It was drizzling outside, and I had had an intense discussion with my co-founder and an advisor. I had decided to exit my start-up and take the offer on the table. The blood and sweat I had put in my eight years of the entrepreneurial journey would come to an end soon. I looked out of the window, and through the downpour, tried to get a glimpse of my future.

I have been working relentlessly for more than a decade at this point. I had sacrificed my hobbies, put off vacation plans, and cut down on social life. Start-up life has its rewards, but it demands devotion, and I had been a dedicated devotee. Another thing that I had given up was my desire to for an MBA program. I started my career with Capgemini working in Hyderabad and London and had an MBA at the back of my mind. But life took me on another path, and I went on to work on my start-up.  Looking out of the window that day, as the thought of exiting the startup materialized, the idea of going back to school took shape again.

Determined to follow through this time, I figured GMAT would be the next hurdle. I had graduated ten years ago. I had always loved mathematics and had not given up on reading. I thought these two will help in my preparation. I hoped taking the GMAT would be a good first step for my MBA application.

I had been an avid fiction reader from my school days, and I also had been reading newspapers every day since then. I was reasonably confident of my verbal reasoning abilities. I started refreshing my quantitative abilities and time management skills and looked for mistakes in sentence correction. I gave myself 2.5 months for preparation and scheduled the test date. My mock test results were satisfactory, and I was reasonably confident about my preparation.

I took the GMAT exam and got a score of 760. I was elated with the results. I received a lot of congratulatory messages and innumerable questions about my preparation methodology.

The following things helped me personally.

  • I have an engineering background. Even though I had graduated more than a decade ago, my fundamentals of mathematics were solid. I didn’t have to work hard to solve quantitative problems.
  • I was singularly benefited by one of my hobbies. Reading and writing stories. Yes, you read it right. I didn’t give up on this hobby, come hay or shine, and I reaped the benefits while preparing for GMAT.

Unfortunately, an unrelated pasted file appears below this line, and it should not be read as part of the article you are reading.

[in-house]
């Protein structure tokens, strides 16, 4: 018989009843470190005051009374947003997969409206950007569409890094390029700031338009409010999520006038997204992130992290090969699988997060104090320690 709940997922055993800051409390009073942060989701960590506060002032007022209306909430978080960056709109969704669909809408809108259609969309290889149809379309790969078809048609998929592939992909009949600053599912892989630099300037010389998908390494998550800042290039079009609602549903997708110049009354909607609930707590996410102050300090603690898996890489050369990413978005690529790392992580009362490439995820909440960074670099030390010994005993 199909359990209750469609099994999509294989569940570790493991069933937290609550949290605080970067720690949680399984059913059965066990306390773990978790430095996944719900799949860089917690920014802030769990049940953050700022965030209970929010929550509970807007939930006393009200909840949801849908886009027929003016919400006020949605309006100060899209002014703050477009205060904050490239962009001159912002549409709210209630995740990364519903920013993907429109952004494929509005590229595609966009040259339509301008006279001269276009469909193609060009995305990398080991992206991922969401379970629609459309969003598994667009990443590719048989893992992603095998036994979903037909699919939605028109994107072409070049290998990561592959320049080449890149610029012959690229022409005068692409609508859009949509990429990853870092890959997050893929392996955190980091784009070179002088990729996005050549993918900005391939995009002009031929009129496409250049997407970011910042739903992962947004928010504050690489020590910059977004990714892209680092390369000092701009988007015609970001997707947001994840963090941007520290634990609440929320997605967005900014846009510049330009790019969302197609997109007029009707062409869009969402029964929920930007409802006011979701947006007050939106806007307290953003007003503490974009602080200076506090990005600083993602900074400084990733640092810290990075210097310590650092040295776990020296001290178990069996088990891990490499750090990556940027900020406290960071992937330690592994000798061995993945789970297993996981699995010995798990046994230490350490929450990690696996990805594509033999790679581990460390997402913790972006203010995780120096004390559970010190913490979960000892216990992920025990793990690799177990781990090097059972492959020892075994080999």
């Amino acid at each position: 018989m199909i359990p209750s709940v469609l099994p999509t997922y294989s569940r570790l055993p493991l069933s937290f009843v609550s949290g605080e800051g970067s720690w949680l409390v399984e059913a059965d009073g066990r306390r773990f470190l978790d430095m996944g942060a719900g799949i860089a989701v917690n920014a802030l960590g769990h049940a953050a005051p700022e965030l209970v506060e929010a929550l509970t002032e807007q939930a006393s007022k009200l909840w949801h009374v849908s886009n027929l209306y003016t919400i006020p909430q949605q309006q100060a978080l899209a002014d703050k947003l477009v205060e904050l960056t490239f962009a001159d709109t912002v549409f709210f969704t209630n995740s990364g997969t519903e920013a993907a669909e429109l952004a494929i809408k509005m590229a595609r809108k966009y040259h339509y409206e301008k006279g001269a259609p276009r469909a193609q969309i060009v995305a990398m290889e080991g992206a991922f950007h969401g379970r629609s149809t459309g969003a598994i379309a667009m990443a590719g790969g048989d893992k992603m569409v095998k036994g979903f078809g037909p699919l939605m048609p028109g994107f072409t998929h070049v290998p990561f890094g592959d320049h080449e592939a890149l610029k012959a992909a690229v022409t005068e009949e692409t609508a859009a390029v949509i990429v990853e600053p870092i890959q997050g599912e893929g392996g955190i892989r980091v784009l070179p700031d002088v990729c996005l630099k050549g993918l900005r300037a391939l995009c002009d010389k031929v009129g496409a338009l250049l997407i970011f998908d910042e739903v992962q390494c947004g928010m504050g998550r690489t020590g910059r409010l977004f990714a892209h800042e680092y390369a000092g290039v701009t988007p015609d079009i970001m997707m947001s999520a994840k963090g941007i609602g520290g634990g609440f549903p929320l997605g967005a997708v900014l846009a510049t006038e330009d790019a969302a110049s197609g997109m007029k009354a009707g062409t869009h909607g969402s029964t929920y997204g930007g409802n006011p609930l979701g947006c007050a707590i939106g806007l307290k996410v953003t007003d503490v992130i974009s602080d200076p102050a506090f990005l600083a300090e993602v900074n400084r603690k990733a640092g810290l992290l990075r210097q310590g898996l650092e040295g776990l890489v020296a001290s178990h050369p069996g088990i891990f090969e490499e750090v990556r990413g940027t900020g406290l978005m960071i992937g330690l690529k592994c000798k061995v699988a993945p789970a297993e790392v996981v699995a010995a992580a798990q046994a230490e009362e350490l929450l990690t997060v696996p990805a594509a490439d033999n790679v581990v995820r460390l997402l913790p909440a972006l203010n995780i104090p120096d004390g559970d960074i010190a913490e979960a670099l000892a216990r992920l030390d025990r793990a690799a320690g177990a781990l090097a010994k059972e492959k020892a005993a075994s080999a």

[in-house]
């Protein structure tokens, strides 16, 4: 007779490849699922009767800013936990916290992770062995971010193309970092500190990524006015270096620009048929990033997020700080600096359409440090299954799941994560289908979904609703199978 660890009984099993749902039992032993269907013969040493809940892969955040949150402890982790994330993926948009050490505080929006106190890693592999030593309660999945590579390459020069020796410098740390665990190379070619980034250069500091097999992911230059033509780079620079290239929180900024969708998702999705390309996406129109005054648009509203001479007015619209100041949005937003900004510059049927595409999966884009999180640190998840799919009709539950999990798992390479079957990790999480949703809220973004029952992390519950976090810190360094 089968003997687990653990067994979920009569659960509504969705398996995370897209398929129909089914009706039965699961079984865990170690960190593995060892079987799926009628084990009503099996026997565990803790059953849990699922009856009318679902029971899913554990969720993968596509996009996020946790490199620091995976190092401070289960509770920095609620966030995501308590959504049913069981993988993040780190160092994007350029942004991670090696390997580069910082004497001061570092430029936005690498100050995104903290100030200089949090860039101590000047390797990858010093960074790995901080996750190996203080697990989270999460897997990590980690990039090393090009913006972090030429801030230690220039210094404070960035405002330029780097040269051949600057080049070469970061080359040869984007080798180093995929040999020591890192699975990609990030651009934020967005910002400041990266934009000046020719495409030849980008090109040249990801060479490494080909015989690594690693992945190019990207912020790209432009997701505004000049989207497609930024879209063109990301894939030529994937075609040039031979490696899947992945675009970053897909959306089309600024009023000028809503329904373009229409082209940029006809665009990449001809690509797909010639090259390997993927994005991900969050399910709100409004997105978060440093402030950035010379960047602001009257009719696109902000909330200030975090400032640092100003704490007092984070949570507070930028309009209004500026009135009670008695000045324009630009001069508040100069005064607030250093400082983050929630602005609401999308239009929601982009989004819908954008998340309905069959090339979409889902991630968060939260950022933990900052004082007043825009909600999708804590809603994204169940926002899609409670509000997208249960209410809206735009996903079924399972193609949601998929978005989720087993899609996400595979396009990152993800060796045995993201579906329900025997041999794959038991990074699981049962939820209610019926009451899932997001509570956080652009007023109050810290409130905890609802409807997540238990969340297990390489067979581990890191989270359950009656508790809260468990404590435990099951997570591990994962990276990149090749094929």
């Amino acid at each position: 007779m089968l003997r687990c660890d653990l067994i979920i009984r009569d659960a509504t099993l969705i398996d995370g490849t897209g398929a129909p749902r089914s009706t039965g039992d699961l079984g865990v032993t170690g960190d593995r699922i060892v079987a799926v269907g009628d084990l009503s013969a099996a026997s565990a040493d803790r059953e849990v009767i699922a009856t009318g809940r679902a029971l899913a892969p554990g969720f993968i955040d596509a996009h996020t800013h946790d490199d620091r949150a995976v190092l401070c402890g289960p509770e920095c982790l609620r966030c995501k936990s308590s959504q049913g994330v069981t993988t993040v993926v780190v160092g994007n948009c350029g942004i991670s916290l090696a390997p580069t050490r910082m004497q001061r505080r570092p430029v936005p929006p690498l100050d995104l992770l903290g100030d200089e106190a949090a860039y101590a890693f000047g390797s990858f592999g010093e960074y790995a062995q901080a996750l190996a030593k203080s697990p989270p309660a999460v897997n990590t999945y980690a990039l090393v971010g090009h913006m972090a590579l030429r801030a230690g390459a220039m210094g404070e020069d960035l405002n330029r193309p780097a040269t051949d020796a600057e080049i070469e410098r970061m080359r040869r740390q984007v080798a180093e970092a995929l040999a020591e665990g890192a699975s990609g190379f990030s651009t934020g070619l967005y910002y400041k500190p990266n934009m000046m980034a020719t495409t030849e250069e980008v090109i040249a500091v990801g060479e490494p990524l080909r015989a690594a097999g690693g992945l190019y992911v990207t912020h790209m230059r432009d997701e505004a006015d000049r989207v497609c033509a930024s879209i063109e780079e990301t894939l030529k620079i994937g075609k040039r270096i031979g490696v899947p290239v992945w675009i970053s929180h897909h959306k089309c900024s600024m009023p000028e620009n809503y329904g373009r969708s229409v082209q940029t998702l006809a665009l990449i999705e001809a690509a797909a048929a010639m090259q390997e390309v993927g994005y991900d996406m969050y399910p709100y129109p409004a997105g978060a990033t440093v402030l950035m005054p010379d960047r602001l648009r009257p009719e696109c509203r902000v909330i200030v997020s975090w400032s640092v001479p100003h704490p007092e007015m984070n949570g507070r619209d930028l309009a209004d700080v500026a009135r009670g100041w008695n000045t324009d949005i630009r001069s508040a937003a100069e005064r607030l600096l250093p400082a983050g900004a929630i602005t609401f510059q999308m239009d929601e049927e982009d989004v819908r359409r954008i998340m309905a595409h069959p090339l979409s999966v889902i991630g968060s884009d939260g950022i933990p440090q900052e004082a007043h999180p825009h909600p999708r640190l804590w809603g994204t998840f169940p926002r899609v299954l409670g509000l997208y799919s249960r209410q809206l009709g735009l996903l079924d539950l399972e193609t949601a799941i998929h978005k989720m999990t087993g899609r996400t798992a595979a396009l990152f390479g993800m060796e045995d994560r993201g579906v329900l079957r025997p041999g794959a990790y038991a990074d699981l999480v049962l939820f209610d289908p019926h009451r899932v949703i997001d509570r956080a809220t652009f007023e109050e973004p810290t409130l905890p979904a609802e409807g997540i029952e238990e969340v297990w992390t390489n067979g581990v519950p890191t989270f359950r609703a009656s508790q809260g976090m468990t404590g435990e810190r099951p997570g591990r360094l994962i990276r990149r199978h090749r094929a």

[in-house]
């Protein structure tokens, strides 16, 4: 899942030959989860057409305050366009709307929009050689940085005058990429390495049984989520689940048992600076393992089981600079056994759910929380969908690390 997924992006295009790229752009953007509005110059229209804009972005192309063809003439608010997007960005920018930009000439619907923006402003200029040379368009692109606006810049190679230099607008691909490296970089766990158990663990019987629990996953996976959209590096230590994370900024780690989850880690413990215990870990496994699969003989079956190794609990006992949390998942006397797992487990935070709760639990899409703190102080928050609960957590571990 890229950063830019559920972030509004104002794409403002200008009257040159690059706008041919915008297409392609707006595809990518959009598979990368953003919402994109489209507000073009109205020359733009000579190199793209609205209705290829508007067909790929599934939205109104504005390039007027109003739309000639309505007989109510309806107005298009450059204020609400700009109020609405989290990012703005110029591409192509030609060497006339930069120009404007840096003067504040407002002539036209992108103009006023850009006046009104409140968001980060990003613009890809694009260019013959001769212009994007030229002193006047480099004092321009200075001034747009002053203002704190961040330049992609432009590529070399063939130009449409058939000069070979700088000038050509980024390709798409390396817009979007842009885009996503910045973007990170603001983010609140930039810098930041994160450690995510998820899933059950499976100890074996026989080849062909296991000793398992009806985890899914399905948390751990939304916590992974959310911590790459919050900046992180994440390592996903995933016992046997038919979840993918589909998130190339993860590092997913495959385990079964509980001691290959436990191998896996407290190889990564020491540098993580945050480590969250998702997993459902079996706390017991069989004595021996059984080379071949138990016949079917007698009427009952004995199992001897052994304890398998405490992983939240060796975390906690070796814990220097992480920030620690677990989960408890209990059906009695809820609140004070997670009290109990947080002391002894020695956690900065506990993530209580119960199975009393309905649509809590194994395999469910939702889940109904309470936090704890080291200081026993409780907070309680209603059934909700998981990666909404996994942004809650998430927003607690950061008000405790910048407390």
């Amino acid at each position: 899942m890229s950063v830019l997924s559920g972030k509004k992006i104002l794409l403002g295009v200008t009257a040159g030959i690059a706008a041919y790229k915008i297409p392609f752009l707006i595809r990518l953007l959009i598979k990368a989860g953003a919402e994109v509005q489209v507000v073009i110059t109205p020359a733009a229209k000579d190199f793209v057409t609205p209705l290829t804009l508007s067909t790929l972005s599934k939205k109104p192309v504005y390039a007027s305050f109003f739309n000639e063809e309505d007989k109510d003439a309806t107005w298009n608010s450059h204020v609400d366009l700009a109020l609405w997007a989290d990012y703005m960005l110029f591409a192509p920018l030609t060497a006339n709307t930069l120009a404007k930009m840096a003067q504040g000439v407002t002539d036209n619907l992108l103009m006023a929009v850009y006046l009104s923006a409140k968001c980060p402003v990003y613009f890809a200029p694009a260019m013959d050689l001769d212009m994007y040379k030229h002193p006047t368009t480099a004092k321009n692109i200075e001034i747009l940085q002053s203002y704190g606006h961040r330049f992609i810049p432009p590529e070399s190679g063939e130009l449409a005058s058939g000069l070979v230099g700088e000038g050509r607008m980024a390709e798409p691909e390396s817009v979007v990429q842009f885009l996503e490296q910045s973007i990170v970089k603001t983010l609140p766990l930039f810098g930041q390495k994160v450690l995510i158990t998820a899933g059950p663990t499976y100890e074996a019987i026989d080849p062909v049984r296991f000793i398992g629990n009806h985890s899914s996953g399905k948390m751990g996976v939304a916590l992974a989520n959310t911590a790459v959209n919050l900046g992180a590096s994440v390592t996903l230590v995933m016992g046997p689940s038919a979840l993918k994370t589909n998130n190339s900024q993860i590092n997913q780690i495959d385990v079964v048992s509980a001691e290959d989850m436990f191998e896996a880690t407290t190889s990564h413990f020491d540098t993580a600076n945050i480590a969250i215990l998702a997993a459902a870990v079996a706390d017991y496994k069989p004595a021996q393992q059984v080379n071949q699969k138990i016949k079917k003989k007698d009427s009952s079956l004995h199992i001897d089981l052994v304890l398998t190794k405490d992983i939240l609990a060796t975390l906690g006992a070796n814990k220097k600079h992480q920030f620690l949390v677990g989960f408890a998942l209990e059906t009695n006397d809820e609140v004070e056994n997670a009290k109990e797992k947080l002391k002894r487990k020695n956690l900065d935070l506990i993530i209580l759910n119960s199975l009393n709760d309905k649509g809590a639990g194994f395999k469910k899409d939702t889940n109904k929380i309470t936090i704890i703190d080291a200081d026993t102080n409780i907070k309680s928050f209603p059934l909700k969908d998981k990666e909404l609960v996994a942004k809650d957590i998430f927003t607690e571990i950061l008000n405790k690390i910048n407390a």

• I have been religiously reading newspapers for over a decade. Unfortunately, I realized at a much later stage that The Hindu towers above other publications when it comes to focus on linguistic rigor. I now believe that anyone who reads The Hindu will improve his or her Sentence Correction in the long run.
  • When someone reads a lot, they generally get good at reading comprehension with respect to absorption and consumption of information as well as time management.
  • If you are interested in a wide variety of things, or in other words, you are generally curious and have a habit of reading, you will come across a lot of stuff which would seem random at that moment in time. For example – something about bacteria, or about the lost treasure of India, or ancient architecture, or black holes.
  • Now try and imagine how it can help someone who is preparing for GMAT. The ‘reading comprehension’ section about a diverse set of topics would not seem very alien. And if you’re lucky, you might even come across a passage on an unusual topic that you are genuinely interested in!
  • I can tell you from my own experience that I put in some minimal effort for verbal, and yet I got excellent marks in the section which got me a very high score in GMAT. I could afford to put minimal effort because I had spent thousands of hours poring over different kinds of written texts over all these years.

Some people would tell you about many short-term measures and quick fixes for the verbal part of GMAT, but nothing can replace the edge that you can get because of a reading habit and a diverse set of interests. If your younger siblings or friends seek your advice on preparing for GMAT, the best advice you can give them is that they pick up reading as a hobby at the earliest.

– Nrupal Kumar Das, PGP, Co’20